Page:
Evidence-Based Systematic Review: Effects of Intensity of Treatment and Constraint-Induced Language Therapy for Individuals With Stroke-Induced Aphasia Purpose This systematic review summarizes evidence for intensity of treatment and constraint-induced language therapy (CILT) on measures of language impairment and communication activity/participation in individuals with stroke-induced aphasia. Method A systematic search of the aphasia literature using 15 electronic databases (e.g., PubMed, CINAHL) identified 10 studies meeting inclusion/exclusion ... Research Article
Research Article  |   October 01, 2008
Evidence-Based Systematic Review: Effects of Intensity of Treatment and Constraint-Induced Language Therapy for Individuals With Stroke-Induced Aphasia
 
Author Affiliations & Notes
  • Leora R. Cherney
    Rehabilitation Institute of Chicago, IL
  • Janet P. Patterson
    California State University, East Bay, Hayward, CA
  • Anastasia Raymer
    Old Dominion University, Norfolk, VA
  • Tobi Frymark
    American Speech-Language-Hearing Association, Rockville, MD
  • Tracy Schooling
    American Speech-Language-Hearing Association, Rockville, MD
  • Contact author: Tobi Frymark, National Center for Evidence-Based Practice in Communication Disorders, American Speech-Language-Hearing Association, 2200 Research Boulevard, Rockville, MD 20850. E-mail: tfrymark@asha.org.
Article Information
Special Populations / Language Disorders / Aphasia / Language / Research Articles
Research Article   |   October 01, 2008
Evidence-Based Systematic Review: Effects of Intensity of Treatment and Constraint-Induced Language Therapy for Individuals With Stroke-Induced Aphasia
Journal of Speech, Language, and Hearing Research, October 2008, Vol. 51, 1282-1299. doi:10.1044/1092-4388(2008/07-0206)
History: Received September 4, 2007 , Accepted February 24, 2008
 
Journal of Speech, Language, and Hearing Research, October 2008, Vol. 51, 1282-1299. doi:10.1044/1092-4388(2008/07-0206)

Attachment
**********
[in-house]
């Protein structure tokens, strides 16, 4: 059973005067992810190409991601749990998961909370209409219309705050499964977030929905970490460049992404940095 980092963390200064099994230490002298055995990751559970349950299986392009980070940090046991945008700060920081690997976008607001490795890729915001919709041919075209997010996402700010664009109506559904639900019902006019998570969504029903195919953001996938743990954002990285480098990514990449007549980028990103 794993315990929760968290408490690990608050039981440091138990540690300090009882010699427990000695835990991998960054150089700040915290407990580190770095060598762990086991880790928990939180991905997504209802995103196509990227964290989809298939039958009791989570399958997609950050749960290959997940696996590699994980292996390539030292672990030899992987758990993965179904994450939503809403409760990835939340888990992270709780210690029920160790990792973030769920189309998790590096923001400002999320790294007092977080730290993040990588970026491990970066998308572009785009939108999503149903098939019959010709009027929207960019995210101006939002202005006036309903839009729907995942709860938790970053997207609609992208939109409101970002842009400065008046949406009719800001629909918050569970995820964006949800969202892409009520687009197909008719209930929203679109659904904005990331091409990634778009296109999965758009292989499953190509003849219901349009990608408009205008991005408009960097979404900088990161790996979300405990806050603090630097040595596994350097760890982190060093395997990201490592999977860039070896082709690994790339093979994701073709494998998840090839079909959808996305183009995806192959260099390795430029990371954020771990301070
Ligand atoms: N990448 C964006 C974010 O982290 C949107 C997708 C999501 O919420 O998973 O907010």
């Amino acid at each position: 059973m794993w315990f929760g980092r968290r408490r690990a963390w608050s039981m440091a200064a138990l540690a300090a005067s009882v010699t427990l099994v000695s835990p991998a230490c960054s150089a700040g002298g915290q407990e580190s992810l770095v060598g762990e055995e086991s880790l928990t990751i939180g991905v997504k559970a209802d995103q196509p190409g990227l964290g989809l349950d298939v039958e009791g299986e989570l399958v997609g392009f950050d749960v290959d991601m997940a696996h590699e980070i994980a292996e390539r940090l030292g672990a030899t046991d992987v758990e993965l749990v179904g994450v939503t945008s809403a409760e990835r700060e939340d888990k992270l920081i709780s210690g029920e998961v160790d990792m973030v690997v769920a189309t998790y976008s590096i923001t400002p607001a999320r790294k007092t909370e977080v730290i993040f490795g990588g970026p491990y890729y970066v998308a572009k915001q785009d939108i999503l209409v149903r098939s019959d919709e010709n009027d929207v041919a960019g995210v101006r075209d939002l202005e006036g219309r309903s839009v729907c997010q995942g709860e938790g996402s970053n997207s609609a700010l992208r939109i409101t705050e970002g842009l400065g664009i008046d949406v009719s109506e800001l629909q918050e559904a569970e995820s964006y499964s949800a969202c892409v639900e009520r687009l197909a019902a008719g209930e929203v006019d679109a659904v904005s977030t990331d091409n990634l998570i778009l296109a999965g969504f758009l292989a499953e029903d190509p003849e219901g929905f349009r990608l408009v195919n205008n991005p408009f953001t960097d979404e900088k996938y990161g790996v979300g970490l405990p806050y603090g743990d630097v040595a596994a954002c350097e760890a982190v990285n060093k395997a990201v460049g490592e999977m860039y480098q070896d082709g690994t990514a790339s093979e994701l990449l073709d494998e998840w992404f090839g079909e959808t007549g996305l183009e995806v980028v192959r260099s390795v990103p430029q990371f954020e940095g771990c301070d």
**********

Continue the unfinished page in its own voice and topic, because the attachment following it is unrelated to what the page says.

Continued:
History: Received September 4, 2007; Accepted February 24, 2008
Web of Science® Times Cited: 126

Purpose This systematic review summarizes evidence for intensity of treatment and constraint-induced language therapy (CILT) on measures of language impairment and communication activity/participation in individuals with stroke-induced aphasia.

Method A systematic search of the aphasia literature using 15 electronic databases (e.g., PubMed, CINAHL) identified 10 studies meeting inclusion/exclusion criteria. A review panel evaluated studies for methodological quality. Studies were characterized by research stage (i.e., discovery, efficacy, effectiveness, cost–benefit/public policy research), and effect sizes (ESs) were calculated wherever possible.

Results In chronic aphasia, studies provided modest evidence for more intensive treatment and the positive effects of CILT. In acute aphasia, 1 study evaluated high-intensity treatment positively; no studies examined CILT. Four studies reported discovery research, with quality scores ranging from 3 to 6 of 8 possible markers. Five treatment efficacy studies had quality scores ranging from 5 to 7 of 9 possible markers. One study of treatment effectiveness received a score of 4 of 8 possible markers.

Conclusion Although modest evidence exists for more intensive treatment and CILT for individuals with stroke-induced aphasia, the results of this review should be considered preliminary and, when making treatment decisions, should be used in conjunction with clinical expertise and the client’s individual values.

Acknowledgments
This EBSR was supported by ASHA’s National Center for Evidence-Based Practice in Communication Disorders (N-CEP), the Advisory Committee on Evidence-Based Practice in Communication Disorders, and ASHA’s Special Interest Division 2: Neurophysiology and Neurogenic Speech and Language Disorders. We thank the following individuals who contributed to the preparation of this article: Rob Mullen, N-CEP Director; Beverly Wang, N-CEP Information Manager; and Floyd Roye, N-CEP Project Administrator. All members of this evidence-based review panel agreed to declare no competing interests in relation to this article. No author had any paid consultancy or any other conflict of interest with this document. The first three authors contributed equally to the preparation of this article, and the order does not reflect any differences in contribution.
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